A year before his death, Saint Alexander foresaw the time of his departure from this life. He summoned the brethren and gave them his final instructions, commending them to the Mother of God. The brethren wept at the thought of being separated from their beloved Father. When they asked where he wished to be buried he said, "Bind my sinful body by the legs and drop it into a the marsh then, after covering it with moss, trample on it with your feet."
The brethren replied, "No, Father, we cannot do this.”
Then the holy ascetic said that if they would not do as he asked, then they should bury him near the church of the Transfiguration. Saint Alexander departed to the heavenly Kingdom on August 30, 1533 at the age of 85.
Countless miracles of healing took place at his grave for those who came there with faith.
In 1545, his disciple and successor, Igumen Herodion, compiled his Life. In 1547 local veneration of the Saint began and a Service was composed for him. On April 17,1641, during the rebuilding of the Transfiguration church, the incorrupt relics of Saint Alexander of Svir were uncovered, and his universal veneration was established on two dates: the day of his repose, August 30, and on April 17, the day of his glorification (and the uncovering of his relics).
Saint Alexander of Svir instructed a multitude of disciples, just as the Mother of God had promised him. These Include Ignatius of Ostrov, Leonid of Ostrov, Cornelius of Ostrov, Dionysios of Ostrov, Athanasios of Ostrov, Theodore of Ostrov, and Therapon of Ostrov.
In addition to these saints, there are disciples and conversers with Saint Alexander of Svir, who have separate days of commemoration: Saint Athanasios of Syandem (January 18), Saint Gennadios of Vasheozersk (February 9), Saint Makarios of Orodezh (August 9), Saint Adrian of Ondrosov (May 17), Saint Nikephoros of Vasheozersk (February 9), Saint Gennadios of Kostroma and Liubimograd (January 23).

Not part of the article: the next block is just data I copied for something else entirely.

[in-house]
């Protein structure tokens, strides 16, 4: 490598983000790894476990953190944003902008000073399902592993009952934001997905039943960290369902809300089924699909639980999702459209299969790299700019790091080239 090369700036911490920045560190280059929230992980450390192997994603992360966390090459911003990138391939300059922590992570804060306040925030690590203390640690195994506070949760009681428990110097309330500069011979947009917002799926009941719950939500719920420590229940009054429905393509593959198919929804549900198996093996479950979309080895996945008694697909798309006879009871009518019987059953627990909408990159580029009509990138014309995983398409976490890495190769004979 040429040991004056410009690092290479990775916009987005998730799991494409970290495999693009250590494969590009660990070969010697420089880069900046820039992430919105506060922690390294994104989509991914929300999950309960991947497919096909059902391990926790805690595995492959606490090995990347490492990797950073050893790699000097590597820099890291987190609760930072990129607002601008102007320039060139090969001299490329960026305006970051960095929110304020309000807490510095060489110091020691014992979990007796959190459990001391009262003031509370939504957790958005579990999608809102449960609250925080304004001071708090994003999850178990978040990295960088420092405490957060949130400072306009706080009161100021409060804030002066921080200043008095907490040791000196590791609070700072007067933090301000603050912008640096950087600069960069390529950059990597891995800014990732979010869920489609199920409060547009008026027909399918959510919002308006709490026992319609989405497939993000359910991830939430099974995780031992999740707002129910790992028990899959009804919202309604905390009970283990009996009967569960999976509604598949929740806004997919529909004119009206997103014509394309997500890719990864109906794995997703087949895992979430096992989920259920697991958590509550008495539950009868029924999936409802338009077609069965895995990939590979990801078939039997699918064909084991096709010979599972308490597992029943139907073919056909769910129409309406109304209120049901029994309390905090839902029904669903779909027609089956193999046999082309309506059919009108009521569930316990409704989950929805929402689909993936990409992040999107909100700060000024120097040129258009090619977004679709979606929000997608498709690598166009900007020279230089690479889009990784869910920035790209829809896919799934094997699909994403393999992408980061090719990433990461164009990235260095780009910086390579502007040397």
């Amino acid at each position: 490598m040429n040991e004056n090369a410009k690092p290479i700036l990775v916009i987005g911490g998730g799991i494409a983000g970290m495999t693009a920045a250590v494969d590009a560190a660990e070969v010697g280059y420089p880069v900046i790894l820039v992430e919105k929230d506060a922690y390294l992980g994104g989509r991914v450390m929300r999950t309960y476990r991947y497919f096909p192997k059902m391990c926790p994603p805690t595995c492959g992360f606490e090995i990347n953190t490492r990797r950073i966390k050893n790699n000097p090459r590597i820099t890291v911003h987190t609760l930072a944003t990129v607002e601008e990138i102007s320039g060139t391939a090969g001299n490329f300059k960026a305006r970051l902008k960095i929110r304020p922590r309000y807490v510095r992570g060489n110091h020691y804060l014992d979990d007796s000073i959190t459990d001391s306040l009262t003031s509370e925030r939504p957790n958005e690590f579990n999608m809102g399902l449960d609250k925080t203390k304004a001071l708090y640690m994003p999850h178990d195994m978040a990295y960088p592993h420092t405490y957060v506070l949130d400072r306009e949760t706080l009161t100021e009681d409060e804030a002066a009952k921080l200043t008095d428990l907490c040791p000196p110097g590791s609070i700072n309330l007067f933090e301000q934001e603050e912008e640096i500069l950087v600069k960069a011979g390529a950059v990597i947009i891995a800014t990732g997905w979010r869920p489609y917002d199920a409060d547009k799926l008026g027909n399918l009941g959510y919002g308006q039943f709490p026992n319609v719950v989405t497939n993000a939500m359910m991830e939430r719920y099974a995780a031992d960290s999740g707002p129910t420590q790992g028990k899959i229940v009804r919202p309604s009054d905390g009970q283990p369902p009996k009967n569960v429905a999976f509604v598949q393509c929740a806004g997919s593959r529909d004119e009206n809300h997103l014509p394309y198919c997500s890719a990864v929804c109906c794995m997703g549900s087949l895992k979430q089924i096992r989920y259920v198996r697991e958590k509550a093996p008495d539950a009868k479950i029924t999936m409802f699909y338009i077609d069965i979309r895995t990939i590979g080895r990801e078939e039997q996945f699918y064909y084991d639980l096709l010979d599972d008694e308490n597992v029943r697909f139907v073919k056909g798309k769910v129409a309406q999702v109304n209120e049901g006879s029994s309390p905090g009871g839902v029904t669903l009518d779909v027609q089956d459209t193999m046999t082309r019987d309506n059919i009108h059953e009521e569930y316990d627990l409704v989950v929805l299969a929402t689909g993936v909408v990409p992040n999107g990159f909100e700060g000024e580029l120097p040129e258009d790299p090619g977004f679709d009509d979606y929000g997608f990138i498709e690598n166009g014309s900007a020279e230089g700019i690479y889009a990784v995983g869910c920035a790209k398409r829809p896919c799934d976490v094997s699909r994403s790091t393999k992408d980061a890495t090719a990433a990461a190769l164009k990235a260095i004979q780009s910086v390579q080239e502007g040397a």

All these saints (except Saint Gennadios of Kostroma) are depicted on the Icon of the monastic Fathers who shone forth in the land of Karelia (the icon is in the church at the Seminary in Kuopio, Finland). The Synaxis of the Saints who have shone forth in Karelia is celebrated by the Finnish Orthodox Church on the Saturday which falls between October 31 and November 6.
The incorrupt relics of Saint Alexander were removed from the Svir Monastery by the Bolsheviks on December 20, 1918 after several unsuccessful attempts to confiscate them. There was an infamous campaign to destroy the relics of the Saints which continued from 1919 to 1922. Many relics of Russsian Saints were stolen and subjected to "scientific examination” or displayed in anti-religious museums. Some of them were completely destroyed.2
A second uncovering of Saint Alexander’s relics took place in December of 1997.
The relics were found to be incorrupt, just as they were when they were confiscated. The saint’s appearance matched the description in the records from 1641. Once it was determined that these were truly the relics of Saint Alexander, Metropolitan Vladimir of Saint Petersburg permitted them to be taken to the church of Saint Sophia and her three daughters Faith, Hope, and Love (September 17) for four months before they were returned to the Monastery. As people venerated Saint Alexander’s relics, they noticed a fragrant myrrh flowing from them.
The holy relics were taken to the Saint Alexander of Svir Monastery in November 1998, and miraculous cures continue to take place before them.
1 Later at this place, Holy Lake, 36 versts from the future city of Olonets and 6 versts from the River Svira, Saint Alexander founded the monastery of the Life-Creating Trinity, and 130 sazhen (i.e. 910 feet) from it, at Lake Roschina, he built a cell on the future site of the Saint Alexander of Svir Monastery.
2 The Soviets conducted many tests, hoping to prove that the relics were fakes. However, the tests only confirmed that the relics were genuine. Finally, the holy relics were sent to Petrograd’s Military Medical Academy, where they remained for almost eighty years.